Since this bottle is about one application for my gardens, I also buy the concentrated form Deer Out 32oz Concentrate Deer Repellent then use the smaller bottle as the applicator because I prefer walking around with a smaller, lighter bottle.
While the bottle has application directions, I am more aggressive with the spray schedule for higher-risk plants.
I start spraying them when they emerge from the ground, then again about one-two weeks later, depending on the growth.
I spray every three-four weeks after.
This method has worked for me for years and if you try it, I hope it works for you too.
Wait Until You See My Front Yard Cottage Garden Bloom Throughout the Growing Season
Since we are talking about designing a garden that’s always in bloom, let’s look back at my former front yard cottage garden because that bed was designed to grow, change, and bloom all season long.
Wait until you see how pretty it looks throughout the growing season!
When we added a second story to our three-bedroom ranch home several years ago, this garden was non-existent.
I started it from very small plantings and through the years, some plants have thrived while others have failed.
I just let the garden do what it wanted to do.
If a plant did really well, I let it do its thing.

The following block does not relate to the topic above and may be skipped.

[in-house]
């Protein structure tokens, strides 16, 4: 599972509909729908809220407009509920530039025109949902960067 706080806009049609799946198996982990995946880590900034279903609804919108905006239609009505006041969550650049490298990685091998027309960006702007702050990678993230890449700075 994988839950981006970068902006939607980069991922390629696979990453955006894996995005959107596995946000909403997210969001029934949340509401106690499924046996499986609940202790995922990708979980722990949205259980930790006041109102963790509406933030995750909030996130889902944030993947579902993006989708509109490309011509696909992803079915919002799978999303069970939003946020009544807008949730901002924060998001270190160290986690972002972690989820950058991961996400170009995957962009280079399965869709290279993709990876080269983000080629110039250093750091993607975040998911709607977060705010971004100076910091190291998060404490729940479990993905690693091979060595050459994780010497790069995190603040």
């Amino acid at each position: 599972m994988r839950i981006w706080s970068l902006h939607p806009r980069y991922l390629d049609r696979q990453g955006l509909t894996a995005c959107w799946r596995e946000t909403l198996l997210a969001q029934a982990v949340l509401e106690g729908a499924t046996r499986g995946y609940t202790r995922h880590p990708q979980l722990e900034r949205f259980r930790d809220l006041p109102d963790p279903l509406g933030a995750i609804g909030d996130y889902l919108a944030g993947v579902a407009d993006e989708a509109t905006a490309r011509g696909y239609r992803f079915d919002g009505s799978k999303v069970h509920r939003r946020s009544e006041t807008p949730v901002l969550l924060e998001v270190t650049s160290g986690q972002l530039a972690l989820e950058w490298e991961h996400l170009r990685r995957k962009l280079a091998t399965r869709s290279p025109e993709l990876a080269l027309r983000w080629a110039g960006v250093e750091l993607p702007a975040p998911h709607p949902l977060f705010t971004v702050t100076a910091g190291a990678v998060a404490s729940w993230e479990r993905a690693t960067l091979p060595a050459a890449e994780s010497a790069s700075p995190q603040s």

If a plant didn’t do much or didn’t have the impact I was looking for, it was relocated or died out.
Note to all the self-prescribed black thumbers out there: not all plants do well – even to the best of gardeners. When plants don’t thrive, it just wasn’t meant to be. Some plants are fussier than others and sometimes the conditions in our yards or homes are not conducive for certain plants. I can’t tell you how many times I’ve purchased plants that died out in the first two months after planting or received plants from fellow gardeners that grew in abundance in their yards but did not survive in mine. It happens, so go easier on yourself. There are less fussy, easier care plant options out there that will give you greater success.
My Front Yard Cottage Garden in Spring
In early spring, the flowering crabapple tree, viburnum, purple creeping phlox, tulips, and daffodils start to bloom.
Here you see some red tulips and yellow daffodils.
I wish I could tell you the varieties but they were planted so long ago and well before I started documenting the gardens.